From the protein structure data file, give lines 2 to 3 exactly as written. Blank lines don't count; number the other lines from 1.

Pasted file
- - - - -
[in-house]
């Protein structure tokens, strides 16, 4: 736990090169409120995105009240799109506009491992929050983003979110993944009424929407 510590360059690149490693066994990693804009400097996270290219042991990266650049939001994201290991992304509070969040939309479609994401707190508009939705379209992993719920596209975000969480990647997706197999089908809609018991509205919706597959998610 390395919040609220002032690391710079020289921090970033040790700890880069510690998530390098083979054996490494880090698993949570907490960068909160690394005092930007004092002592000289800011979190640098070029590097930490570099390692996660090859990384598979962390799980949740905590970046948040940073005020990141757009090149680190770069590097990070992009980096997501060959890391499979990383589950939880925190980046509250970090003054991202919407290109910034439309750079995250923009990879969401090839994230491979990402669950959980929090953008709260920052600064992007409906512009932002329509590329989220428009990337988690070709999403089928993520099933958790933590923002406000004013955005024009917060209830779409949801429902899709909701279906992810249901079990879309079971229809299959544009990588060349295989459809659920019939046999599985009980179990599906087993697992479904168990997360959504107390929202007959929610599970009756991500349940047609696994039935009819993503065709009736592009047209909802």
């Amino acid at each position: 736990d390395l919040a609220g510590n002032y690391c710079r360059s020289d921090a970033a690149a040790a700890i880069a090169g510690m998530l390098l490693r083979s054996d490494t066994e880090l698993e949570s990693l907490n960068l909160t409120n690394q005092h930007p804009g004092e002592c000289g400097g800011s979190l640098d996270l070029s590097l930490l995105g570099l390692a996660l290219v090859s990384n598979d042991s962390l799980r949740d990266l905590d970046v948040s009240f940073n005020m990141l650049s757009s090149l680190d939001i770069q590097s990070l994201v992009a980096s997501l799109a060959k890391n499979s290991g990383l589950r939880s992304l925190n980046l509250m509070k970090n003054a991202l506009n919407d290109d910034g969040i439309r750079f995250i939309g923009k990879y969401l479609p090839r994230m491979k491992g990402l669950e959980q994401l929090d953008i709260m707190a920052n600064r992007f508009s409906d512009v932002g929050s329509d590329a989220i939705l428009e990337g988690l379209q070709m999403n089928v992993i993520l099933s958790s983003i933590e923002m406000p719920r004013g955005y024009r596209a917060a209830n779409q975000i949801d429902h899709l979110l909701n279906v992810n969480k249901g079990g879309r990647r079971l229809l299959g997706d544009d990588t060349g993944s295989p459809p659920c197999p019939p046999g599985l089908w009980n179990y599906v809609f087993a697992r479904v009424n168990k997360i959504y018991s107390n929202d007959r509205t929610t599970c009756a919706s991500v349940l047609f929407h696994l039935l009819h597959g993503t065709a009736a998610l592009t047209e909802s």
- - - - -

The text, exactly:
């Protein structure tokens, strides 16, 4: 736990090169409120995105009240799109506009491992929050983003979110993944009424929407 510590360059690149490693066994990693804009400097996270290219042991990266650049939001994201290991992304509070969040939309479609994401707190508009939705379209992993719920596209975000969480990647997706197999089908809609018991509205919706597959998610 390395919040609220002032690391710079020289921090970033040790700890880069510690998530390098083979054996490494880090698993949570907490960068909160690394005092930007004092002592000289800011979190640098070029590097930490570099390692996660090859990384598979962390799980949740905590970046948040940073005020990141757009090149680190770069590097990070992009980096997501060959890391499979990383589950939880925190980046509250970090003054991202919407290109910034439309750079995250923009990879969401090839994230491979990402669950959980929090953008709260920052600064992007409906512009932002329509590329989220428009990337988690070709999403089928993520099933958790933590923002406000004013955005024009917060209830779409949801429902899709909701279906992810249901079990879309079971229809299959544009990588060349295989459809659920019939046999599985009980179990599906087993697992479904168990997360959504107390929202007959929610599970009756991500349940047609696994039935009819993503065709009736592009047209909802």
């Amino acid at each position: 736990d390395l919040a609220g510590n002032y690391c710079r360059s020289d921090a970033a690149a040790a700890i880069a090169g510690m998530l390098l490693r083979s054996d490494t066994e880090l698993e949570s990693l907490n960068l909160t409120n690394q005092h930007p804009g004092e002592c000289g400097g800011s979190l640098d996270l070029s590097l930490l995105g570099l390692a996660l290219v090859s990384n598979d042991s962390l799980r949740d990266l905590d970046v948040s009240f940073n005020m990141l650049s757009s090149l680190d939001i770069q590097s990070l994201v992009a980096s997501l799109a060959k890391n499979s290991g990383l589950r939880s992304l925190n980046l509250m509070k970090n003054a991202l506009n919407d290109d910034g969040i439309r750079f995250i939309g923009k990879y969401l479609p090839r994230m491979k491992g990402l669950e959980q994401l929090d953008i709260m707190a920052n600064r992007f508009s409906d512009v932002g929050s329509d590329a989220i939705l428009e990337g988690l379209q070709m999403n089928v992993i993520l099933s958790s983003i933590e923002m406000p719920r004013g955005y024009r596209a917060a209830n779409q975000i949801d429902h899709l979110l909701n279906v992810n969480k249901g079990g879309r990647r079971l229809l299959g997706d544009d990588t060349g993944s295989p459809p659920c197999p019939p046999g599985l089908w009980n179990y599906v809609f087993a697992r479904v009424n168990k997360i959504y018991s107390n929202d007959r509205t929610t599970c009756a919706s991500v349940l047609f929407h696994l039935l009819h597959g993503t065709a009736a998610l592009t047209e909802s």